Edward P. Jones makes Washington, D.C. sound like an awfully violent city. And while the physical violence in his debut short story collection Lost in the City (Morrow, 1992) looms large -- the drug-related shooting in "His Mother's House, the petty crime of "Young Lions" -- the more understated moments of violence have the most resonance. The romantic yearning of the single mother in "An Orange Line Train to Ballston" explodes in a moment of almost unbearable harshness onto one of her children. It's a moment that feels so true and so compelling -- violence as an almost a natural consequence of passion.
Jones excels at creating a sense of place. He evokes the city and its peculiarities effortlessly, whether speculating the flashing lights in the Metro stations or recreating 'Cleopatra's Wig Shop' seemingly from memory. Certainly, he showcases a side of D.C. which most people would consider as strange waypoints on the Metro line. Equally at ease with Anacostia, Shaw and Northwest, Jones unveils these neighborhoods with intimate knowledge. And yet, as the characters traverse from one part of the city to the next, they reveal themselves as much as the city itself. In the title story, a young woman takes a cab ride, with each avenue and street bringing forth a new memory -- a mental journey moreso than a physical one. Indeed, each story is accompanied by a grainy black-and-white photograph that helps ground the reader in the place even more.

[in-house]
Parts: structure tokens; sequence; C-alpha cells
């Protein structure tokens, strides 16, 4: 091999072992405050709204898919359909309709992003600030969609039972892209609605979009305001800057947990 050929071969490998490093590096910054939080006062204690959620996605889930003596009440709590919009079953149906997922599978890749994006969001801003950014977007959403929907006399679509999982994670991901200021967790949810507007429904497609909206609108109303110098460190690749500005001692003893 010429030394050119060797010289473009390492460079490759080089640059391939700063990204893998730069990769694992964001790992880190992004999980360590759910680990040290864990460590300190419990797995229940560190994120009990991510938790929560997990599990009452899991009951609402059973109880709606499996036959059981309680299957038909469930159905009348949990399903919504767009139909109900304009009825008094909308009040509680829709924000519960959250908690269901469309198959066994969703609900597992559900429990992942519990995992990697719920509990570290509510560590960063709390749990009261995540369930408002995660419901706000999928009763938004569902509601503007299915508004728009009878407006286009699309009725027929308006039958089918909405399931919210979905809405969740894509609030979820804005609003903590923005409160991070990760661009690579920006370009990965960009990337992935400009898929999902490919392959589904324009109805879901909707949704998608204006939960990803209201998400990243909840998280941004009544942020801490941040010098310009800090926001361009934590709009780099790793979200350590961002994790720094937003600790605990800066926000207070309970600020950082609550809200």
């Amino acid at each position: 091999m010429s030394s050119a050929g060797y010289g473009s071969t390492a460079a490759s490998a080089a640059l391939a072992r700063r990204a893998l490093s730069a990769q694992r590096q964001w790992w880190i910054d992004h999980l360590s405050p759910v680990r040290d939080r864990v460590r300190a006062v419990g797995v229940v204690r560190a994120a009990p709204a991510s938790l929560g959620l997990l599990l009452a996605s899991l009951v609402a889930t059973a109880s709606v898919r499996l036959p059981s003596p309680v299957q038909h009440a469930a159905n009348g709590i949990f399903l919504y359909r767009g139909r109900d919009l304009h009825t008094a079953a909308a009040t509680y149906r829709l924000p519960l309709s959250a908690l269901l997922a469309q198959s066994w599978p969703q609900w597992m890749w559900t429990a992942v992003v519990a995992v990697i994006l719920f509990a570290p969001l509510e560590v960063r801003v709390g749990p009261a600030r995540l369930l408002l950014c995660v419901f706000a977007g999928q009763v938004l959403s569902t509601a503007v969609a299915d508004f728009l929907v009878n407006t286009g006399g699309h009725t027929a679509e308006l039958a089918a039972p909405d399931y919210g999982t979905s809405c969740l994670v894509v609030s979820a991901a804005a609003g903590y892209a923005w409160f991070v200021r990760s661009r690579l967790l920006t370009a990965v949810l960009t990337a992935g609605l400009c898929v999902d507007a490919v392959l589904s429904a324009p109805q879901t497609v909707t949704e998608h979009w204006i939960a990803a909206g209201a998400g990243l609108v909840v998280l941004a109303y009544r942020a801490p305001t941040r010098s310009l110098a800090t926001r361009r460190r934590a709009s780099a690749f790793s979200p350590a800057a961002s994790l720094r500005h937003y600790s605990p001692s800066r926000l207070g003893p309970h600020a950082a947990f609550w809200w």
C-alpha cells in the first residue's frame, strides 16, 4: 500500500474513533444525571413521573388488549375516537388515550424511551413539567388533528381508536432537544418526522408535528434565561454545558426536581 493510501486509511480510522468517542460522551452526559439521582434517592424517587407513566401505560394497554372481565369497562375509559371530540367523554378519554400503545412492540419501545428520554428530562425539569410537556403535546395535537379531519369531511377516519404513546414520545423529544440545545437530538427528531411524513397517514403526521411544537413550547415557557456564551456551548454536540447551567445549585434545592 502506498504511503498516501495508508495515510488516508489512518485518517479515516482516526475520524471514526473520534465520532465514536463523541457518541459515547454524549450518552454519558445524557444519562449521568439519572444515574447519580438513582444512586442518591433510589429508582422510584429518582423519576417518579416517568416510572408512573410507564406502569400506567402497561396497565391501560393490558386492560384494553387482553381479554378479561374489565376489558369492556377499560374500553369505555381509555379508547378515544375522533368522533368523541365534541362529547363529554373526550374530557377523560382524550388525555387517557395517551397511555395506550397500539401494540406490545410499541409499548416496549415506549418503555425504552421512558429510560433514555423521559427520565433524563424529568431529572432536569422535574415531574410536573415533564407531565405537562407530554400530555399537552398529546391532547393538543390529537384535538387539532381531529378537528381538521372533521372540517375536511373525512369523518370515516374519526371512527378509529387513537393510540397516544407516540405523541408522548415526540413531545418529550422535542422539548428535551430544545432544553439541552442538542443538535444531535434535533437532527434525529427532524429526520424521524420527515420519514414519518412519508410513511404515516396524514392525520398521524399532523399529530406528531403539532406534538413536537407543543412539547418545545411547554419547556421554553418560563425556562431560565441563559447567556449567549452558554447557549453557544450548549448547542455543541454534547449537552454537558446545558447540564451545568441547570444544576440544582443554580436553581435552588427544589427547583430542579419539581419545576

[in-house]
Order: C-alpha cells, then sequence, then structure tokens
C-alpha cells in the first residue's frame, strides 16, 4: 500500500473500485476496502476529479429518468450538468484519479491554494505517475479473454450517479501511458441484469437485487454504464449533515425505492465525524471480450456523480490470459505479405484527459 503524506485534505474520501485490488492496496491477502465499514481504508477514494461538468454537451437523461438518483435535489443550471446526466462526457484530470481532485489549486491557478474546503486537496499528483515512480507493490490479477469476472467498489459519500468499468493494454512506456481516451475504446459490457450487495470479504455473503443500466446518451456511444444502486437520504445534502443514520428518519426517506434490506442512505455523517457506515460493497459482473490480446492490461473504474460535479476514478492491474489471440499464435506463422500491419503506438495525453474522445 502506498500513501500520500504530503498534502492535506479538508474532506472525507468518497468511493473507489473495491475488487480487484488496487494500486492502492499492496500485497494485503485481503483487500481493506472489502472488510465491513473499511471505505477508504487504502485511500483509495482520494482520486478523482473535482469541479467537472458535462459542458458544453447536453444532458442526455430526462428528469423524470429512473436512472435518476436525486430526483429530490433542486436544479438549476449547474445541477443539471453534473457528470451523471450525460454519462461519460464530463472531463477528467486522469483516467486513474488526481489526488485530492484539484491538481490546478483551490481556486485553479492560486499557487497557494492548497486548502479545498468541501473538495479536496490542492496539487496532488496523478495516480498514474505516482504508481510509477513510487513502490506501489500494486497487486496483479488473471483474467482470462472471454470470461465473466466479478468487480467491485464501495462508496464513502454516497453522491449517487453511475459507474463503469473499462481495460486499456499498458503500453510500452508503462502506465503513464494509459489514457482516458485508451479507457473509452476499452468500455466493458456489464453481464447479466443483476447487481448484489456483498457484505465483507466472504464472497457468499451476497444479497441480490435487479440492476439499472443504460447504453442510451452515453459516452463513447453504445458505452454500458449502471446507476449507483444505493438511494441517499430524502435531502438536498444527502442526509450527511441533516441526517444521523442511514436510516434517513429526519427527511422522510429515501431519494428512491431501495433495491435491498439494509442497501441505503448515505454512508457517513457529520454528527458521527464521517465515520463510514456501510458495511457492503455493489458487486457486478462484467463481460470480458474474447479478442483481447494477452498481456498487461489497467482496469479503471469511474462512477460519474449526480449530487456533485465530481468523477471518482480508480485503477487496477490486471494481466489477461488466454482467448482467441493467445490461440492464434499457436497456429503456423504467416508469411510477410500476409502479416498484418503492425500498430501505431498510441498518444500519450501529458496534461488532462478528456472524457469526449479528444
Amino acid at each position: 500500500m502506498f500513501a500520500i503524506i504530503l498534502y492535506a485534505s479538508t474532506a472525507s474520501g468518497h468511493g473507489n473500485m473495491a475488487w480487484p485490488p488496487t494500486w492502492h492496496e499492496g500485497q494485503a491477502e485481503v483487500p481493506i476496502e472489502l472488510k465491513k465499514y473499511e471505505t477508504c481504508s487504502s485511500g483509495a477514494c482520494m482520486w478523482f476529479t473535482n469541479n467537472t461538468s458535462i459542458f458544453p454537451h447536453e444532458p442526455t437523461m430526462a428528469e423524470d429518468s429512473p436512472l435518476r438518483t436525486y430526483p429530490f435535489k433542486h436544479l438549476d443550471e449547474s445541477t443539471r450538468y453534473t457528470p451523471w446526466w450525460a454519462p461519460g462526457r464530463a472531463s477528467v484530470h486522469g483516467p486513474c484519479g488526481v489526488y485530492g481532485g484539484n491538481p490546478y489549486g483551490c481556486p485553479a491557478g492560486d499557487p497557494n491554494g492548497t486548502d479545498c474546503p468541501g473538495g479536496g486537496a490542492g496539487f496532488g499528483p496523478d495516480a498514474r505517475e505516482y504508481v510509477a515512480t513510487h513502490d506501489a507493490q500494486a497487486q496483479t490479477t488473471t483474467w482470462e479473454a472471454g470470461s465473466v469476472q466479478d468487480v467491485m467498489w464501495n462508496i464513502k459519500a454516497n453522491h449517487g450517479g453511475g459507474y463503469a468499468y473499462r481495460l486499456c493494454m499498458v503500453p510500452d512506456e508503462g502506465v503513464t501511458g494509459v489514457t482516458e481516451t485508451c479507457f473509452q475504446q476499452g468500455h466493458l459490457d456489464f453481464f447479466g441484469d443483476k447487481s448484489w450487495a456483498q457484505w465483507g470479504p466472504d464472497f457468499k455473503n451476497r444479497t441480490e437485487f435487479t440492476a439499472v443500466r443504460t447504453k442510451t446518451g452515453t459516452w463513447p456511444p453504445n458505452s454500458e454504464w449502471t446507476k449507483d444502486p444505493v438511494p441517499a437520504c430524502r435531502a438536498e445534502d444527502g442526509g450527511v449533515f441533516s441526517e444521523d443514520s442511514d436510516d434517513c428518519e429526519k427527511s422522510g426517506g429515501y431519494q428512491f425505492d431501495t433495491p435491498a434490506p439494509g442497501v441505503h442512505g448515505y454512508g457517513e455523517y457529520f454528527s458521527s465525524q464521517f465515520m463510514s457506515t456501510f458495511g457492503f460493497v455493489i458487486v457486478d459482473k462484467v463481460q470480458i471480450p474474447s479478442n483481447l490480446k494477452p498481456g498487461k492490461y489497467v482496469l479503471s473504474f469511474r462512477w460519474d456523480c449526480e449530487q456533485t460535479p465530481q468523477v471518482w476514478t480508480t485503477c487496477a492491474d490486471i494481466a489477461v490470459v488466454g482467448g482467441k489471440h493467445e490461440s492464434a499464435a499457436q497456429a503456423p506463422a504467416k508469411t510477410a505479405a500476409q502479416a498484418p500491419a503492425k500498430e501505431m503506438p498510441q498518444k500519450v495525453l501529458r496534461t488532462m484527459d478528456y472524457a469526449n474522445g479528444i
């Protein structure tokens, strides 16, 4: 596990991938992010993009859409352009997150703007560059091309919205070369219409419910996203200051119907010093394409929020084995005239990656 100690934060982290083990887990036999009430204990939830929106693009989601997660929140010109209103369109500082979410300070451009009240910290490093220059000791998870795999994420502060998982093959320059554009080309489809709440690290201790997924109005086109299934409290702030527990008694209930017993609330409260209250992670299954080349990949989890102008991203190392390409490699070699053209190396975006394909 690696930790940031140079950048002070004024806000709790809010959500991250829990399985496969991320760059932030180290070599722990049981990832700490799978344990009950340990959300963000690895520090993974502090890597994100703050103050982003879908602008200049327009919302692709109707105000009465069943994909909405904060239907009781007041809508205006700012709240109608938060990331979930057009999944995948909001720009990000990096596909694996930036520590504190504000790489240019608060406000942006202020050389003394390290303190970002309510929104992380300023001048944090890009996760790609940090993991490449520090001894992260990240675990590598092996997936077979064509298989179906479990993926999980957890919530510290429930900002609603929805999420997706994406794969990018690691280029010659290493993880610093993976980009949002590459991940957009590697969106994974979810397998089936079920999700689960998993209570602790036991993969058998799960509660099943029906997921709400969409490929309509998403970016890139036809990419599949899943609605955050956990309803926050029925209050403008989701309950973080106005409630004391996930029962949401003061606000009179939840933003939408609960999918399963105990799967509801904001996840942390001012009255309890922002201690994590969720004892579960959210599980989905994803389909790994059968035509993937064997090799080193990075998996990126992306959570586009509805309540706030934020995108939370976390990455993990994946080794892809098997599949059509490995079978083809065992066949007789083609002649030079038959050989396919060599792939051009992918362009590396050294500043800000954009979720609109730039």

Most of these stories are told in the limited 3rd-person. One of the two stories in the first person, "The First Day," has become anthologized widely, for good reason. It seems like a small tale -- a girl's first day of school -- but Jones adds layers (illiteracy, aspirations, wounded pride) onto the story, until the cumulative emotional effect packs a wallop. The other first-person narration, "The Store," takes a long view; whereas most of the stories here take place within the length of a day or less, "The Store" follows a young man's affiliation with a story, first as an employee, then as a nominative manager.
Jones would later win the Pulitzer Prize for his novel, The Known World, but Lost in the City takes the political center of the free world -- just a few square miles, really -- and opens up its soul, street by street.